Analysis of so-called big data can make a contribution to multi-dimensional insights generation, especially if the data relates to behavior such as buying patterns, clickstreams, and cultural shifts in behavior (like Tik-Tok usage). Data can’t reveal drivers or deeply felt dissatisfactions, but it can reveal trends and even suggest some preferences (e.g., shifts in usage from one brand of social media to another). Data analysis algorithms don’t ask why, they ask what — especially what data patterns and pattern shifts can be observed. Bear this in mind when integrating data analytics into your multi-dimensional insights generation process.
Learn the language of dissatisfaction.
The drivers of customer choice are always derived from dissatisfaction. Because they are seeking betterment, they must, logically, be dissatisfied with current conditions. It’s very tricky to identify dissatisfactions because the language of articulation is subjective and personal. Researchers and engineers and designers talk about “pain points”, but customers probably don’t. They may talk about what makes them “crazy”, or “upset”, or “frustrated”. Relative satisfaction / dissatisfaction could be revealed by brand-switching. Installing feedback loops for activation immediately after the customer’s product or service experience can help gather relevant data, especially if you can gather the feedback in the customer’s language rather than your own.
Insights are built through combination, recombination, and synthesis.
“Insights lie where worlds collide” is a quote from Darshan’s book (Getting To Aha! Why Today’s Insight Are Tomorrow’s Facts). What he means by that is it’s a combination and recombination of conversational data and analytical data and trend observations and cultural shifts that ultimately generate the insight.
Blending and mixing and putting elements together to reveal new possibilities beats logic in the process of insights generation. Call it synthesis. And before synthesis can take place, the ability to break down wholes into component parts in a creative way is required. Analysis and synthesis, destruction and creation.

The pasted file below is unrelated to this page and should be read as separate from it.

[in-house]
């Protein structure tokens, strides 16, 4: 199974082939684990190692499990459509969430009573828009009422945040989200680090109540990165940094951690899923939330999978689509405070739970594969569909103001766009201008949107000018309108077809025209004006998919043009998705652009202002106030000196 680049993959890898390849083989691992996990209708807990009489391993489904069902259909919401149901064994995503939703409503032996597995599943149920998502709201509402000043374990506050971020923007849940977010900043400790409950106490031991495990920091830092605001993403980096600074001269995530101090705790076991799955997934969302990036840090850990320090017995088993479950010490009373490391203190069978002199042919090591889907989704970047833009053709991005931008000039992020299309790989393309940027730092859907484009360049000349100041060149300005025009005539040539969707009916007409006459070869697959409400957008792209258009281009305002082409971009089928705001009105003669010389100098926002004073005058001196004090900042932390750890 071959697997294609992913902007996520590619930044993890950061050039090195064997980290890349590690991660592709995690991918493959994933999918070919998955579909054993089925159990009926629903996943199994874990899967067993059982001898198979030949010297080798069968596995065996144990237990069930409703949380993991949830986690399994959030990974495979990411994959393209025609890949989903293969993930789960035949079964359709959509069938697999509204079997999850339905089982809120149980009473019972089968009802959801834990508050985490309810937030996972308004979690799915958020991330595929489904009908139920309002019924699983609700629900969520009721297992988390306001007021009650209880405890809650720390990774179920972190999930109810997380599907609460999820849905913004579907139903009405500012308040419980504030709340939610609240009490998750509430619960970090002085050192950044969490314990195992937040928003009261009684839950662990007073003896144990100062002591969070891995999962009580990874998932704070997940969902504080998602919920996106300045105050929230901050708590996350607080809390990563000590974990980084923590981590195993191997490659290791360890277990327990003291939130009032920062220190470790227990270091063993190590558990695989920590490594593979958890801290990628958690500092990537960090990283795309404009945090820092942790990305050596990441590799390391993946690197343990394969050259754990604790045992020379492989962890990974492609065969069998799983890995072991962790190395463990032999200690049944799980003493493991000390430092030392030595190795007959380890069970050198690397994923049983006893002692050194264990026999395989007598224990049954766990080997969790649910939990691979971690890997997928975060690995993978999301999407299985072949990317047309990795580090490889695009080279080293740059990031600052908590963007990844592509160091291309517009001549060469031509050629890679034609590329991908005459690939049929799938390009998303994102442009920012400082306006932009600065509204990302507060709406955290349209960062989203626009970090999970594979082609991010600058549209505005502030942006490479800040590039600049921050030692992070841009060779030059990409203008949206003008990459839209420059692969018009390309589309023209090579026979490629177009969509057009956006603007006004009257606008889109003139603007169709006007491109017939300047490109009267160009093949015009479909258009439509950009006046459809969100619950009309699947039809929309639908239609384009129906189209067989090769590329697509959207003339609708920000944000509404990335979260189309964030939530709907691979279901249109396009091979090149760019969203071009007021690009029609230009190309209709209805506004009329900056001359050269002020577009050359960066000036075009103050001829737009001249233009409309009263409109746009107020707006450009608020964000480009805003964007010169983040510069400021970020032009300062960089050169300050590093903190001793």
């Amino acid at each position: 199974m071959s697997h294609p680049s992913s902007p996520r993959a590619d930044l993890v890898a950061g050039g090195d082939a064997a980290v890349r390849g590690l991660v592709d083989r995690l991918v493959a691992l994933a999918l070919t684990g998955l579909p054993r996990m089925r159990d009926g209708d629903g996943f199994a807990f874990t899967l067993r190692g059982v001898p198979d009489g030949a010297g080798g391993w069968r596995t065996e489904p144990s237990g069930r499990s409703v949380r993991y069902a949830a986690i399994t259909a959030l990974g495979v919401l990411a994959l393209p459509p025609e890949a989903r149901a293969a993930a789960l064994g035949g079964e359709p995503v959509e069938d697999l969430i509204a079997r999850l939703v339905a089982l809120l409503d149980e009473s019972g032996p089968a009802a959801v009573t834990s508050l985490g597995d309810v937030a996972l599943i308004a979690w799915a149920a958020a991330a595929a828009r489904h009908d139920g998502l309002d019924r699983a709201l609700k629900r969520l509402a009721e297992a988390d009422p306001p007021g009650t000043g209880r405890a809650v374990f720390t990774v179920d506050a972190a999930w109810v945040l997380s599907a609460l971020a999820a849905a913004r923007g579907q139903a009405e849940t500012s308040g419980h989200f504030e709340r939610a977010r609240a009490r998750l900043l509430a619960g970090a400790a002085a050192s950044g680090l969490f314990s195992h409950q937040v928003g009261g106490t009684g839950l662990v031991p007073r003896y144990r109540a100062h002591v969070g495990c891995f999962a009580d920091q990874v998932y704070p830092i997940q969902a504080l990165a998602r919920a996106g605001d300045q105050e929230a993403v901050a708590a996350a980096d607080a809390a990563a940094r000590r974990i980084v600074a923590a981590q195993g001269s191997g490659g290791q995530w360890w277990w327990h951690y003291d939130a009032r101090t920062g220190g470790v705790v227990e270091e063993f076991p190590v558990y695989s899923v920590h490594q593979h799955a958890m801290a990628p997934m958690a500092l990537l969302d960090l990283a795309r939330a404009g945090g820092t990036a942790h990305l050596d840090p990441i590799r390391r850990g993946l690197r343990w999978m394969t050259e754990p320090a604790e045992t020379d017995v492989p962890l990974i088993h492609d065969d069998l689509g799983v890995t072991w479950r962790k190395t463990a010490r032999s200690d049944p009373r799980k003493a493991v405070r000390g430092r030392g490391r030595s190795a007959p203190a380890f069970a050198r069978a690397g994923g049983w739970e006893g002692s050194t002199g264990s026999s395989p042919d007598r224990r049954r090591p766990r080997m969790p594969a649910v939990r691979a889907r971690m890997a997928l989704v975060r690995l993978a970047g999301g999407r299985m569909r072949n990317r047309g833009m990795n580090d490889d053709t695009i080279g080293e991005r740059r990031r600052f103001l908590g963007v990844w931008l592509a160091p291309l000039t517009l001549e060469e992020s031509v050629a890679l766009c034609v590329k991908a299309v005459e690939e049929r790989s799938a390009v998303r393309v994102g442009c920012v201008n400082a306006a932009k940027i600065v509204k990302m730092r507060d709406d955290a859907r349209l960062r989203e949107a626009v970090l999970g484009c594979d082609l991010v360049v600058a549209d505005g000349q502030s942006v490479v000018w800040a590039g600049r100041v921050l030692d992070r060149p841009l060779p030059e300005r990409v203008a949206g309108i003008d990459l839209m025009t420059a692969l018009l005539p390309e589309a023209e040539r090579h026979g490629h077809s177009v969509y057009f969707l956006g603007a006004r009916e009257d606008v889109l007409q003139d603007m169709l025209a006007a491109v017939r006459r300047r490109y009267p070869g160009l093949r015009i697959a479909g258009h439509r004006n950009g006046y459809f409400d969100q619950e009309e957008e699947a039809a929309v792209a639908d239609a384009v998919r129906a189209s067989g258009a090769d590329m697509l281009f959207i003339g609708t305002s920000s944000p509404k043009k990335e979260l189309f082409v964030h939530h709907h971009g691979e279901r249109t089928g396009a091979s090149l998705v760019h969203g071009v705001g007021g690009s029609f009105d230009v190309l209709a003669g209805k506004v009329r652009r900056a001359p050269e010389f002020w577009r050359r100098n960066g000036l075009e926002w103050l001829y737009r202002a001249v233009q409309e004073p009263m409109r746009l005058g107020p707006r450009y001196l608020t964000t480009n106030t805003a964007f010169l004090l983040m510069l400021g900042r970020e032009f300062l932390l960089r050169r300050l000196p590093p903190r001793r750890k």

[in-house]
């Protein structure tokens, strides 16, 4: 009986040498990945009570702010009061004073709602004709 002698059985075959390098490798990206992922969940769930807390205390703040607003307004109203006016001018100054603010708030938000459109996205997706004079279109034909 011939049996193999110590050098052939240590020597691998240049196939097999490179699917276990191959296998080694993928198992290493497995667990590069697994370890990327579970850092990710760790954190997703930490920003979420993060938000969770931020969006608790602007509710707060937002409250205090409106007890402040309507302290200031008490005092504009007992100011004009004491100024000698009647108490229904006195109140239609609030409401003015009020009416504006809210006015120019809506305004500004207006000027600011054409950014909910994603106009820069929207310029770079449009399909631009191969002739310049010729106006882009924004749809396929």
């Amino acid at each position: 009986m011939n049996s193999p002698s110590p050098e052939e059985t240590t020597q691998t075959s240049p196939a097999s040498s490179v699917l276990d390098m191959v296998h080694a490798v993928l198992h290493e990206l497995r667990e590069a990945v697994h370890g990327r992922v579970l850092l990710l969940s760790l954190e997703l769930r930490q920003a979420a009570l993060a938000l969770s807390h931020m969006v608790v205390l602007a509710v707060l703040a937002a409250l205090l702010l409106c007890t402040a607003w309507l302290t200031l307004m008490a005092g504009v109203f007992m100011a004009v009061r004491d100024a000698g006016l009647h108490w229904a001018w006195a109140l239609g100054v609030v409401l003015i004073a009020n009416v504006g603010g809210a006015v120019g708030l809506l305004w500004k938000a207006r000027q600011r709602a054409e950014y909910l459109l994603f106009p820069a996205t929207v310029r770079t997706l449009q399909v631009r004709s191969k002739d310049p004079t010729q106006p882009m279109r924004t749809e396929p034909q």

Ultimately, human emotion lies behind all insights and all innovation: experiences are feelings.
Technically, the drivers of customer behavior change can be tracked to functional factors such as speed (faster), cost (cheaper), and / or convenience (easier). But beyond these lies emotion — the feeling that an experience is, was, or can be great. Customers buy experiences, not goods or services. A solution that evokes emotion results in (according to Darshan) a response that’s 12X stronger than one based on just faster/cheaper/easier. Therefore, an insight that evinces emotion — reveals it, brings it to light — is the most valuable of all.
It’s important to understand the language of positive emotion, as well as the language of dissatisfaction. An experience evokes emotion when customers call it amazing or super-cool or use superlatives of that kind.
Customers bond most strongly to businesses that can align with their highest values.
Beyond even the strongest emotional benefits lie highest values: lifetime values for which customers are always striving. Examples include family security — always a goal and never entirely realized — a sense of achievement — there’s always more to achieve — and a world of peace — we know today how elusive that is.
Brands that can associate themselves with these highest values — purpose-driven brands — or help customers attain them for themselves will be especially prized and loved in today’s markets. Humanizing brands in a digital world is a difficult standard to attain, and making the emotional connection with the customer on the subject of their highest and most strongly held values is the pathway.
Listen to the Economics For Business Podcast (Mises.org/E4BPod) on the role of highest values in business.
It’s a modern expression of customer sovereignty that brand buyers are so active in evaluating products and services based on their assessment of the values exhibited by the corporations behind them, and that they seek to change the world through buying and not buying.
Better insights can help led us to a better world by identifying dissatisfactions and pointing to new solutions. Insights are visions of what makes us human, improving what connects us and unites us.
Getting To Aha! Why Today’s Insights Are Tomorrow’s Facts by Darshan Mehta: Mises.org/E4B_165_Book